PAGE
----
Even dogs that have not been trained can detect if something is different or has changed, no matter how small the change. Dogs have been trained to find skin cancer by sniffing people and spotting any area that is different from another area. It may or may not be cancer, but they have found something that is different and can point to exactly where it is.
If you have more than one dog, it is a good idea to pay careful attention to how they act around each other. If something changes, there is most often a reason for that change. If one starts paying more attention to a specific spot on another dog, that could be an indication they are smelling something that is different or something that has changed. If this behavior continues, it is something that should be checked out.
If you see a change like this, even if the other dog seems fine, there could be a serious health issue lurking under the surface. One dog could smell cancer in the other dog, or a tumor. If these are caught early enough, they can be treated relatively easily, and it will save the other dog’s life.
If your dog seems subdued or depressed around the other dog or whining, that could be an indication your dog is picking up on stress or pain in the other dog. Watching your dog’s interaction can be very valuable in giving a warning signal that something is wrong well before the problem is visible.
Research continues into dogs detecting illnesses like cancer in other dogs. Veterinarians are not yet ready to have a dog on staff to scan other dogs, but research is mounting that shows dogs can indeed pick up on cancerous cells with their noses.
There is ongoing research in Finland that is exploring whether dogs can sniff out the Covid-19 virus in humans. So far, the research has shown positive results. Dogs have been able to tell the difference in urine samples of patients with and without the virus.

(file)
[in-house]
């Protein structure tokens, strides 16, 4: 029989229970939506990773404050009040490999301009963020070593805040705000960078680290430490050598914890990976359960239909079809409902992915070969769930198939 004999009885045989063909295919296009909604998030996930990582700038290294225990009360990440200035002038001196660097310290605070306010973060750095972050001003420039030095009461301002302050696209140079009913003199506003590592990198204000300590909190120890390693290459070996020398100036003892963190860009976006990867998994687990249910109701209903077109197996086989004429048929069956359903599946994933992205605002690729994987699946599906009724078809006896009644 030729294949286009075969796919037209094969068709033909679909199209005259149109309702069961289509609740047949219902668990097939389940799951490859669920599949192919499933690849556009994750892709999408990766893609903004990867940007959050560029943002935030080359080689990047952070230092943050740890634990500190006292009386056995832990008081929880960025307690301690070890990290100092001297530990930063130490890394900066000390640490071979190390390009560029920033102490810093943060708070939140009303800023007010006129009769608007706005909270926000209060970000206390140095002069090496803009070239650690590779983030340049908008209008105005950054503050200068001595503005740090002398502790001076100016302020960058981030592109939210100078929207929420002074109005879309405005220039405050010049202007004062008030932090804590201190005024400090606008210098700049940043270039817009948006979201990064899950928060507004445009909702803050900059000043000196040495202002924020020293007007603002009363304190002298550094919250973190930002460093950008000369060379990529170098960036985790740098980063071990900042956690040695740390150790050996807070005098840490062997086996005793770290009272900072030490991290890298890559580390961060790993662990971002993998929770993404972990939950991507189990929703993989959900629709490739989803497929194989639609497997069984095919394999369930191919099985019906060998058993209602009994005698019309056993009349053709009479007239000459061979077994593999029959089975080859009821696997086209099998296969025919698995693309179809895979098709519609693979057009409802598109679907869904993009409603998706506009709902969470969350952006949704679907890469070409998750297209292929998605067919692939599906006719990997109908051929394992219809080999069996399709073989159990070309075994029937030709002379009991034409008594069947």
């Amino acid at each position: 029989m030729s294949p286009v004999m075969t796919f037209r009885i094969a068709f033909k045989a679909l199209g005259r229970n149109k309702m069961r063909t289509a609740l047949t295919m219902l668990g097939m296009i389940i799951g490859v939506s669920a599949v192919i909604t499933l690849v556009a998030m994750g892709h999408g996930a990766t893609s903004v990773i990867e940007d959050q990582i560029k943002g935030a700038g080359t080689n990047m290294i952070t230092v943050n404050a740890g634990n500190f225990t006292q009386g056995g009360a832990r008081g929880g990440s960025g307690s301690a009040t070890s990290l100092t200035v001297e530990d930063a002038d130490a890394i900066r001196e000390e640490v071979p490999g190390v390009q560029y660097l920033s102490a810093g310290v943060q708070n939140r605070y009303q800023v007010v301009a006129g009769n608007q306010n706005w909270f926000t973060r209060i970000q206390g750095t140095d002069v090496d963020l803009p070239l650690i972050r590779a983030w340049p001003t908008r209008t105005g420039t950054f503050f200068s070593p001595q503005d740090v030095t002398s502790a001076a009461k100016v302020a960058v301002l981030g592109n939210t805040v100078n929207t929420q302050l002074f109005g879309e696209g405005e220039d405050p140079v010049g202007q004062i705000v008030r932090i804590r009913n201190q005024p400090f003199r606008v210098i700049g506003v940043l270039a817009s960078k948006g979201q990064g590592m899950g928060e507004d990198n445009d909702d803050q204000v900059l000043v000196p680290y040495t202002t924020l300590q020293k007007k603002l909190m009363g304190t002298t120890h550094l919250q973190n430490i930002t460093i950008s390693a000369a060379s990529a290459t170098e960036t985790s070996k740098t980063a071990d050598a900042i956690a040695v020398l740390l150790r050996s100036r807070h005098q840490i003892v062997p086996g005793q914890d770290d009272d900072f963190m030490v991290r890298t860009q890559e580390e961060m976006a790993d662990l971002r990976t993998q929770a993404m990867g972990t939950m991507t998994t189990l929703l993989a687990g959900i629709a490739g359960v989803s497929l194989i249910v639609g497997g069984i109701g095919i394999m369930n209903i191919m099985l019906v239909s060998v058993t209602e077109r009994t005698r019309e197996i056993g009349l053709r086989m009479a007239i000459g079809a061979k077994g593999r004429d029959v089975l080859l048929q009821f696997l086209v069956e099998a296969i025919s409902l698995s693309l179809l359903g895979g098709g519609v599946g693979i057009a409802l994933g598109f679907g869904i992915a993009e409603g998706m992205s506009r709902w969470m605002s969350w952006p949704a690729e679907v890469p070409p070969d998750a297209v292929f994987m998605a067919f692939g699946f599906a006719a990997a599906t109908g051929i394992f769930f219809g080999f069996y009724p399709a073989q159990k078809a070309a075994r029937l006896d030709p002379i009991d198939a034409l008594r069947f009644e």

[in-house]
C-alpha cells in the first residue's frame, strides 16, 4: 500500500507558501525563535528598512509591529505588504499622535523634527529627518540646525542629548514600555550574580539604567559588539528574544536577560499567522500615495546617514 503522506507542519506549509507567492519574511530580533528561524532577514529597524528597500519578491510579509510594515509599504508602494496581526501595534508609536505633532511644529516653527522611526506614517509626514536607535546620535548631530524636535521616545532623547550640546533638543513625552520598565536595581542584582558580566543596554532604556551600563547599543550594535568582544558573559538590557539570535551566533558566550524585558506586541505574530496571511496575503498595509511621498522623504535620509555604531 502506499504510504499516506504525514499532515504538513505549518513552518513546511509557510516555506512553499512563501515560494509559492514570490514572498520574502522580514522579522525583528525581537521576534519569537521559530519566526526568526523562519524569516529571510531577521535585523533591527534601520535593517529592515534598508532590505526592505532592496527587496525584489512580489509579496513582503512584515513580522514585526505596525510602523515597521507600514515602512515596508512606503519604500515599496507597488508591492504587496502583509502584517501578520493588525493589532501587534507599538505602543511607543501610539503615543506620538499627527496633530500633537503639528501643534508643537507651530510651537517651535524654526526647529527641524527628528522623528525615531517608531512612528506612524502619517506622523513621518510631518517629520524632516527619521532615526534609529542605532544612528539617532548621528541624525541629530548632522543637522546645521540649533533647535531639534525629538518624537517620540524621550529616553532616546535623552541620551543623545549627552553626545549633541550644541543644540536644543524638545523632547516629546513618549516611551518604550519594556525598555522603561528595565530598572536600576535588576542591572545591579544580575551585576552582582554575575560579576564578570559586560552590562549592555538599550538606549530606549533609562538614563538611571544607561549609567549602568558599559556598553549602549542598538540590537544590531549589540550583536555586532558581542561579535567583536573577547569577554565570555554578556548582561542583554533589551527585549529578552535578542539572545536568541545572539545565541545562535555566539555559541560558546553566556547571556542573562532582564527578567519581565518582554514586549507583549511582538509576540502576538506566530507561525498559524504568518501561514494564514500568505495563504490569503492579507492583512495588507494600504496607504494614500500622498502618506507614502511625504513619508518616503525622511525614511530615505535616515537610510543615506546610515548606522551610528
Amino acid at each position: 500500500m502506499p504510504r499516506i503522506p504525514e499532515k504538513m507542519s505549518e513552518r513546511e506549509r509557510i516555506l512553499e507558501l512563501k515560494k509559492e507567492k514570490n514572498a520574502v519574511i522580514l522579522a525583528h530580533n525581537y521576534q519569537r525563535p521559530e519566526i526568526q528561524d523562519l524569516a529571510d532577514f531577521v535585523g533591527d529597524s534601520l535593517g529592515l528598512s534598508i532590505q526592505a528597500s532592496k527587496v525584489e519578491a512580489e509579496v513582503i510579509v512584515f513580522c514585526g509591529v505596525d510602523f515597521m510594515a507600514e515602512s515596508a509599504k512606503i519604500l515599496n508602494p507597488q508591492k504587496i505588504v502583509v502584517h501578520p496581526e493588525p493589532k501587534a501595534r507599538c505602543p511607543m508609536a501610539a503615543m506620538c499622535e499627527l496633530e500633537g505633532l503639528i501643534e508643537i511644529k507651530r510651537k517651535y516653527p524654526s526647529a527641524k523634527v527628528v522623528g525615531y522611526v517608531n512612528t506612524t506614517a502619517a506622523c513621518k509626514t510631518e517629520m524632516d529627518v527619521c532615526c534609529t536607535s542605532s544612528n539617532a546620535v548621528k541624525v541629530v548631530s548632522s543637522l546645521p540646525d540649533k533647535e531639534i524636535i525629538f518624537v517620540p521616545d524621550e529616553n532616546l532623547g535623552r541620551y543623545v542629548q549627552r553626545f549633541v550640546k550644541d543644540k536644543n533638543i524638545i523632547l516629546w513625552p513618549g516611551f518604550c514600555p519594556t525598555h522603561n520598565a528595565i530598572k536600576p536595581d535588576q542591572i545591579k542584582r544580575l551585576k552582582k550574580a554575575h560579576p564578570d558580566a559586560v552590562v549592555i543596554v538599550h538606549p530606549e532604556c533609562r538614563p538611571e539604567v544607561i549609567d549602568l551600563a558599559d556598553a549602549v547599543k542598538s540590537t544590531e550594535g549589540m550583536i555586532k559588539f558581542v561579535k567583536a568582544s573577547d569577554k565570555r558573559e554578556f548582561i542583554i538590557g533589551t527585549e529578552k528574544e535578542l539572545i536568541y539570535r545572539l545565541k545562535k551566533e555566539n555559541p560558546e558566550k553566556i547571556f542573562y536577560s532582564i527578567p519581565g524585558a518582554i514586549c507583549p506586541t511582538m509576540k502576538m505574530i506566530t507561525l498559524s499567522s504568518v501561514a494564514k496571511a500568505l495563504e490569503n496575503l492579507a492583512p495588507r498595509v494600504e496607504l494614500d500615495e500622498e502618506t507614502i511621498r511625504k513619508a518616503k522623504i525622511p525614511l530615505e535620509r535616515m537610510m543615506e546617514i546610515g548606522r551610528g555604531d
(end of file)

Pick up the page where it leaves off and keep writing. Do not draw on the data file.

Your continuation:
Scientists are still trying to determine if COvid-19 creates a specific smell in the blood, which would make a difference. Dogs are able to tell the difference in urine samples, but there is still more research to be done before definitive answers are given.
Can dogs tell when another dog is hurt?
Yes, dogs can tell when another dog is hurt. Often it is obvious because the hurt dog is yelping or whining. But they are also able to tell when it is not so obvious. Your dog could have an injury of some kind, and be in pain, and you might not be aware of the dog’s discomfort.
A hurt dog may be more lethargic, lie around more, not be interested in doing normal things. A big change in a dog’s behavior like that is an indication something is wrong. If you have another dog, and the other dog may be able to give you some clues as to what is wrong with the lethargic dog. That information could be invaluable to a veterinarian trying to treat your dog.
Dogs have 300 million olfactory sensors in their noses, while humans have around six million. That is how much greater the sense of smell is for dogs. Further, about 40 percent of a dog’s brain is involved in interpreting those smells. So their ability to smell is nothing short of incredible. What makes it even more remarkable is the amount of brain space they have devoted to what those olfactory receptors are receiving.